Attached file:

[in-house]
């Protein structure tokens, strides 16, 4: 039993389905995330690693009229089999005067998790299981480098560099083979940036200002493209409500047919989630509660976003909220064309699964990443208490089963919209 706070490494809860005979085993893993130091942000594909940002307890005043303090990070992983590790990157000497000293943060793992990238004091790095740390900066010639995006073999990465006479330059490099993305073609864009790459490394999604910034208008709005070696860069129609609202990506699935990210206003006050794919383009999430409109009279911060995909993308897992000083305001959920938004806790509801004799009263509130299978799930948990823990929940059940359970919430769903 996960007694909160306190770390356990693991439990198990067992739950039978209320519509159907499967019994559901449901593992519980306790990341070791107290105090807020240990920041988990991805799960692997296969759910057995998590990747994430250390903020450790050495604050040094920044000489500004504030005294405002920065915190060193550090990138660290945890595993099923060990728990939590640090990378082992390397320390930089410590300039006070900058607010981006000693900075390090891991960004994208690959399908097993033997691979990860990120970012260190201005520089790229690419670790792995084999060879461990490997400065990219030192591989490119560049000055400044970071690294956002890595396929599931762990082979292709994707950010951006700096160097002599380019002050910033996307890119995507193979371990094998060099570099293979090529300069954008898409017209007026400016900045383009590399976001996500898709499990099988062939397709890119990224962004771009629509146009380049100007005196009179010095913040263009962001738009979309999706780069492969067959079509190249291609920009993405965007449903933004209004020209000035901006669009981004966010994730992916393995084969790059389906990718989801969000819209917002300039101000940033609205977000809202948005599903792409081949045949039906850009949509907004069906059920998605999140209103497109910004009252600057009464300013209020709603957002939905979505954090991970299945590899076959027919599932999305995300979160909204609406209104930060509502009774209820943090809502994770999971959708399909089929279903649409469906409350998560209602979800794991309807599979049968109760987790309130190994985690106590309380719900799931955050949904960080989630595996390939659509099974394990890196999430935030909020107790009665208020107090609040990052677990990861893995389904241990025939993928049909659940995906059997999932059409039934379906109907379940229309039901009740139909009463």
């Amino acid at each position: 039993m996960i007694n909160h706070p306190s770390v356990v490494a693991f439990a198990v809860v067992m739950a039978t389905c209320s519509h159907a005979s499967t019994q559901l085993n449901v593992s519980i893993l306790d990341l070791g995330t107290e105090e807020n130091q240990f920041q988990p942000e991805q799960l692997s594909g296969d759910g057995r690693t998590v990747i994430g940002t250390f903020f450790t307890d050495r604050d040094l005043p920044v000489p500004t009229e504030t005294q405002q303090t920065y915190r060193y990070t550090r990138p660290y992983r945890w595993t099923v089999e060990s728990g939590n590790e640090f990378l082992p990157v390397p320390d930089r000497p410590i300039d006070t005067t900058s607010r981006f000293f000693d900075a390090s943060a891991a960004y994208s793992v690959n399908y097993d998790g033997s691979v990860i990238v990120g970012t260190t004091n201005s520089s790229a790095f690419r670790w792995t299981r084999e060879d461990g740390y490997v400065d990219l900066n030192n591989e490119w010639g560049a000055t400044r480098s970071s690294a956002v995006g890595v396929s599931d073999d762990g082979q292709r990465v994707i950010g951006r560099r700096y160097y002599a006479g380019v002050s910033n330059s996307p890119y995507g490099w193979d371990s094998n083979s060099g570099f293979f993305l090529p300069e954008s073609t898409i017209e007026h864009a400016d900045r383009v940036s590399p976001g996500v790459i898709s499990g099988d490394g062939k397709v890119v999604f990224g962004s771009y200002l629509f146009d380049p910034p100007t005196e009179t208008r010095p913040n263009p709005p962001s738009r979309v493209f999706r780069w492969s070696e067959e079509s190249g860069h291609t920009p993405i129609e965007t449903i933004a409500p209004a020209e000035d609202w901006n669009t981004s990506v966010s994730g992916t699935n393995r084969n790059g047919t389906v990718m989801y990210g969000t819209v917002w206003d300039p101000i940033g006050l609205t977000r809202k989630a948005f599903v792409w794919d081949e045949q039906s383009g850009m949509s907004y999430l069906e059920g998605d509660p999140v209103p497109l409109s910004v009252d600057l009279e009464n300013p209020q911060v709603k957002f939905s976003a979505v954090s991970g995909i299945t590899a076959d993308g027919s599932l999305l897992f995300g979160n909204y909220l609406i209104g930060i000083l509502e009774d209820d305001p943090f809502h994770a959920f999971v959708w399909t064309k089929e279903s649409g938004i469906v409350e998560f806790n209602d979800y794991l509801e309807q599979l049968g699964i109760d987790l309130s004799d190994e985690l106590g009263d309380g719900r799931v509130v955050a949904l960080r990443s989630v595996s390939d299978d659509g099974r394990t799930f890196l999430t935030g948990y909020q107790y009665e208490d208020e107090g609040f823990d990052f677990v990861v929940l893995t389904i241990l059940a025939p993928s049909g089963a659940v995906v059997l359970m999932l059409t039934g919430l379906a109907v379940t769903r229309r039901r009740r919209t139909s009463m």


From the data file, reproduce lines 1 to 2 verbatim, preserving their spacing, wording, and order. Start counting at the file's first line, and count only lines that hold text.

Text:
[in-house]
């Protein structure tokens, strides 16, 4: 039993389905995330690693009229089999005067998790299981480098560099083979940036200002493209409500047919989630509660976003909220064309699964990443208490089963919209 706070490494809860005979085993893993130091942000594909940002307890005043303090990070992983590790990157000497000293943060793992990238004091790095740390900066010639995006073999990465006479330059490099993305073609864009790459490394999604910034208008709005070696860069129609609202990506699935990210206003006050794919383009999430409109009279911060995909993308897992000083305001959920938004806790509801004799009263509130299978799930948990823990929940059940359970919430769903 996960007694909160306190770390356990693991439990198990067992739950039978209320519509159907499967019994559901449901593992519980306790990341070791107290105090807020240990920041988990991805799960692997296969759910057995998590990747994430250390903020450790050495604050040094920044000489500004504030005294405002920065915190060193550090990138660290945890595993099923060990728990939590640090990378082992390397320390930089410590300039006070900058607010981006000693900075390090891991960004994208690959399908097993033997691979990860990120970012260190201005520089790229690419670790792995084999060879461990490997400065990219030192591989490119560049000055400044970071690294956002890595396929599931762990082979292709994707950010951006700096160097002599380019002050910033996307890119995507193979371990094998060099570099293979090529300069954008898409017209007026400016900045383009590399976001996500898709499990099988062939397709890119990224962004771009629509146009380049100007005196009179010095913040263009962001738009979309999706780069492969067959079509190249291609920009993405965007449903933004209004020209000035901006669009981004966010994730992916393995084969790059389906990718989801969000819209917002300039101000940033609205977000809202948005599903792409081949045949039906850009949509907004069906059920998605999140209103497109910004009252600057009464300013209020709603957002939905979505954090991970299945590899076959027919599932999305995300979160909204609406209104930060509502009774209820943090809502994770999971959708399909089929279903649409469906409350998560209602979800794991309807599979049968109760987790309130190994985690106590309380719900799931955050949904960080989630595996390939659509099974394990890196999430935030909020107790009665208020107090609040990052677990990861893995389904241990025939993928049909659940995906059997999932059409039934379906109907379940229309039901009740139909009463």